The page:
We recently heard from Canadian producer/director Damian Lee with another boxing movie, 1986's Busted Up. This entry came the following year and followed the same generic plot outline. I wish I could say more but the tape I have is dysfunctional. About a third of the way through the picture and audio disappear completely. The tape keeps on playing, but there's no content.

I have however noticed the distributor is one VCII, my favorite vintage VHS company. The logo is different though and so is the full name. Instead of VCII Incorporated we have "Home Video." My guess is that the VCX parent company had dropped VCII by this time and someone else picked it up under a slightly different name. Clearly VCX didn't get rid of their licenses. Now some 30 years later they're re-releasing them on DVD under the Code Red label.

13 May 2013

Lethal Weapon

United States - 1987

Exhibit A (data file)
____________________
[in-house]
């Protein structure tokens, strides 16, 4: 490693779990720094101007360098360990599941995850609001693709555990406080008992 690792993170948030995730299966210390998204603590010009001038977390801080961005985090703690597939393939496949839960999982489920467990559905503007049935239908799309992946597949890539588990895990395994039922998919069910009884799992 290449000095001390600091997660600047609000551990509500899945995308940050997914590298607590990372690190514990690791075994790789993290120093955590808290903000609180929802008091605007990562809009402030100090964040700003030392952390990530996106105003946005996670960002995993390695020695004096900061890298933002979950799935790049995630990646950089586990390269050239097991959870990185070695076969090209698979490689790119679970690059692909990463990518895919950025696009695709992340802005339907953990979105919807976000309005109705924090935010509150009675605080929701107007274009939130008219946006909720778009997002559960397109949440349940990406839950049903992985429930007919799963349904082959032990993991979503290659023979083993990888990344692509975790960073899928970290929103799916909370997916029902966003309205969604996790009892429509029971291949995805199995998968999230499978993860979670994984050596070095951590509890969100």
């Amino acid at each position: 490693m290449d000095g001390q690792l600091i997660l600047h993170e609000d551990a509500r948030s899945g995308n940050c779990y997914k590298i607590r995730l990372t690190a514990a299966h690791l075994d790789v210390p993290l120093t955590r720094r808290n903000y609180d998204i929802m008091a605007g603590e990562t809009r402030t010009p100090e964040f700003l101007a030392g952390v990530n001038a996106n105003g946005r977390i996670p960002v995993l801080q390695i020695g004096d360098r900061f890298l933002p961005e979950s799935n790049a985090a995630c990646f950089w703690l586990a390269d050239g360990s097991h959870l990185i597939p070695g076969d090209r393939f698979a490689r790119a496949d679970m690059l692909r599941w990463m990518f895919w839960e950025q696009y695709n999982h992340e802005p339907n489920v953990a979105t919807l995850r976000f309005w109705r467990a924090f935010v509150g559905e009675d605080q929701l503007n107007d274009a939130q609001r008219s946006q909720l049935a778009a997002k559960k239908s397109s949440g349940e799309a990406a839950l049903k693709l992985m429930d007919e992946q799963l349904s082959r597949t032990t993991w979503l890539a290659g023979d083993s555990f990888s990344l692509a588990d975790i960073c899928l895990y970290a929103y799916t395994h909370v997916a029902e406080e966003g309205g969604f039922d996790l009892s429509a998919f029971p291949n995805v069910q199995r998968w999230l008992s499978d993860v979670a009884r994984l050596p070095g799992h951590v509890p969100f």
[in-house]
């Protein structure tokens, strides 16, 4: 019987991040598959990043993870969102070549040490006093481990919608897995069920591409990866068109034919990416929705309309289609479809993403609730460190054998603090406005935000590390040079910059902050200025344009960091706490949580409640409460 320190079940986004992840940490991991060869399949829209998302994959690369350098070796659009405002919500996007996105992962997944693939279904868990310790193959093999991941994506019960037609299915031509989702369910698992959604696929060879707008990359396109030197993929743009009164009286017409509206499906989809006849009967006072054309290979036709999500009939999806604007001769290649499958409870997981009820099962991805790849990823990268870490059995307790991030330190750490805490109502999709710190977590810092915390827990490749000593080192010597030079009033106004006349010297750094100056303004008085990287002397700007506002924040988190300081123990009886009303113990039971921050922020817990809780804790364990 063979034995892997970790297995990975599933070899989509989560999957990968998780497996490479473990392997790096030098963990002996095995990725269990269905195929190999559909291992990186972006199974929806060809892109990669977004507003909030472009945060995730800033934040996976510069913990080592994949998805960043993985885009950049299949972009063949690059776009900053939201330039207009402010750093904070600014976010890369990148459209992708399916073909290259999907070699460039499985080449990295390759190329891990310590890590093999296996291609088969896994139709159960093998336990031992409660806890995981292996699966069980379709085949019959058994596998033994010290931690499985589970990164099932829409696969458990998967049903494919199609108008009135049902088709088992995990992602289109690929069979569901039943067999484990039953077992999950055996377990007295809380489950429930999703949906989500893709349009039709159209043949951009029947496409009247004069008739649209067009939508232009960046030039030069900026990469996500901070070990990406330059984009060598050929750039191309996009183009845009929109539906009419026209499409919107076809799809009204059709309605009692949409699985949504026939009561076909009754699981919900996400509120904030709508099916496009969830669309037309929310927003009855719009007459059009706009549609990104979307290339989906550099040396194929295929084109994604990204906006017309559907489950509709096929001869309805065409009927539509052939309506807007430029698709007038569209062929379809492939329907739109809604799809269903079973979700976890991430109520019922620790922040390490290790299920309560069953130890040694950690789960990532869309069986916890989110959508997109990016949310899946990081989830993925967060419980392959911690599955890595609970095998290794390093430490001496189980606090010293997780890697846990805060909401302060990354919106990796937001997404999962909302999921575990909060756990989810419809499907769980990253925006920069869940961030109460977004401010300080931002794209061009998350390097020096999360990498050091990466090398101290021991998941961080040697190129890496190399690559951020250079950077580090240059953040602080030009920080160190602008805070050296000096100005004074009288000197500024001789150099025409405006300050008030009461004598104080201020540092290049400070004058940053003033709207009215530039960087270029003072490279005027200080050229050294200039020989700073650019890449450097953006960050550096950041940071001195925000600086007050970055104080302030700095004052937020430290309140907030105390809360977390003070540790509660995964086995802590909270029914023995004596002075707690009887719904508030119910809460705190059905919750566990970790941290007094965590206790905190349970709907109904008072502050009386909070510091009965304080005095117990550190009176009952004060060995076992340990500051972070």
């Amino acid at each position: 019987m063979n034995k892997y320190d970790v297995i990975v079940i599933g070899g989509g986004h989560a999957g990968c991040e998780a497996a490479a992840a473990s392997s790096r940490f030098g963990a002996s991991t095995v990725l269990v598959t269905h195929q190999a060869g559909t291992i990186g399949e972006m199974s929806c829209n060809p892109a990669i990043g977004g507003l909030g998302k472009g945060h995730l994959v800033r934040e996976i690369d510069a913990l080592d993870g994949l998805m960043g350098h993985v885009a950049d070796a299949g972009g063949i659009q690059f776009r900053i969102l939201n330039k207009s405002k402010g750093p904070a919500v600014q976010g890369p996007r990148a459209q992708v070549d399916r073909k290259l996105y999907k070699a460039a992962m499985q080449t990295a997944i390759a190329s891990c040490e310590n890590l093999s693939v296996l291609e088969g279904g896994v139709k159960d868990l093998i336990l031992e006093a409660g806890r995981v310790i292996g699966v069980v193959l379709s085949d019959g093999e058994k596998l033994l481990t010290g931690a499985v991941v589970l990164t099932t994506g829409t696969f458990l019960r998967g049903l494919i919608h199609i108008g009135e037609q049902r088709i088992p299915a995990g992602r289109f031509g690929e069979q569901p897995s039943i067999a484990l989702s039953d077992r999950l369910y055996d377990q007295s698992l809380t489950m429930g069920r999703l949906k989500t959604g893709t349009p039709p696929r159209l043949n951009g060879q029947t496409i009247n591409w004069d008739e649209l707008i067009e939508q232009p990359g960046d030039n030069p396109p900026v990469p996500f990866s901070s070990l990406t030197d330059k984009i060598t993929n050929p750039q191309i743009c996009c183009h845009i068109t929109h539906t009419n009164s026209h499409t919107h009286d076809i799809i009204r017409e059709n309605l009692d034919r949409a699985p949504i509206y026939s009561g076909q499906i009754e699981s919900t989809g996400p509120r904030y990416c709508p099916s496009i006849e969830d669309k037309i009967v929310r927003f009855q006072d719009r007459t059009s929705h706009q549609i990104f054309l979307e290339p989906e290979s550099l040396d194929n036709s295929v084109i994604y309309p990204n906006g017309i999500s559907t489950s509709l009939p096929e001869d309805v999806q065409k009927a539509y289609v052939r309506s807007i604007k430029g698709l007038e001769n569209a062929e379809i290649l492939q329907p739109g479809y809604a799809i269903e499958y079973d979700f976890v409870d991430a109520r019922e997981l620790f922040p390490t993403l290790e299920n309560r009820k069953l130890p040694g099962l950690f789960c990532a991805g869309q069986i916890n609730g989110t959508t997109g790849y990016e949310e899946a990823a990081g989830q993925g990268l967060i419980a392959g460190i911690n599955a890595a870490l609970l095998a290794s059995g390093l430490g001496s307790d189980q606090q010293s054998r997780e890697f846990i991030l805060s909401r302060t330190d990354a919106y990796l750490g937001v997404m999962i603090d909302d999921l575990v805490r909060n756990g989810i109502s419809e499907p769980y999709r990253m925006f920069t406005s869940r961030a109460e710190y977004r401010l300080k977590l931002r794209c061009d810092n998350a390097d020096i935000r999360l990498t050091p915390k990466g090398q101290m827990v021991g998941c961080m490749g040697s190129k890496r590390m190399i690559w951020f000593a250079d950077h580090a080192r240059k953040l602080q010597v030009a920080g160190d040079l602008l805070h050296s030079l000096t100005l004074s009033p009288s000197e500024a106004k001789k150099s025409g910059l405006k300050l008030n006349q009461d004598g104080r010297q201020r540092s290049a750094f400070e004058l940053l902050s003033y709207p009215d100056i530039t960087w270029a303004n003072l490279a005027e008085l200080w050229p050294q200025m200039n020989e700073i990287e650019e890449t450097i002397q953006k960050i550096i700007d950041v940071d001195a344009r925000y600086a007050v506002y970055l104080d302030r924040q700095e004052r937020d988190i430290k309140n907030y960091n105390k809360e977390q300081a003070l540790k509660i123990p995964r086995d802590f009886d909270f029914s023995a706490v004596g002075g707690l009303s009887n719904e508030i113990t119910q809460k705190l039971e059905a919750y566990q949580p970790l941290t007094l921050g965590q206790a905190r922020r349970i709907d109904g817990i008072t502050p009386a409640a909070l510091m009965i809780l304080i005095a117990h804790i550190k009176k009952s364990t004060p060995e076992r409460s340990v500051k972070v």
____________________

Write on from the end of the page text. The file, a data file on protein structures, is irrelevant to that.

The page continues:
Director - Richard Donner
Warner Home Video, 1987, VHS
Run Time - 1 hour, 50 minutes

I've been working on an essay about buddy cops and watching a lot of movies that fit the mold. I decided to post this because it's the first VHS release of this iconic entry in the genre, and it also features another movie trope I'm interested in exploring, the 'Nam Vet.

06 May 2013

Lunch Wagon

United States - 1981
Director - Ernest Pintoff
Media Home Entertainment, 1982, VHS
Run Time - 1 hour, 28 minutes
In the metropolitan areas of the United States, the food truck has now become ubiquitous. The taco truck was probably the first contemporary incarnation, but you can find just about anything these days. A few blocks from my apartment in Seattle, in the parking lot of a gas station/convenience store you can get fresh sushi, while a little further down the same street, Haitian Creole is available. Although they’ve been around practically forever, this level of cultural variety is a relatively recent development. I cannot of course speak for anywhere else, but virtually all of these rolling establishments seem to have appeared in the last 10 years, most in the last five. Talk all the nonsensical ignorant trash you want about immigration, but even bigots love a curry.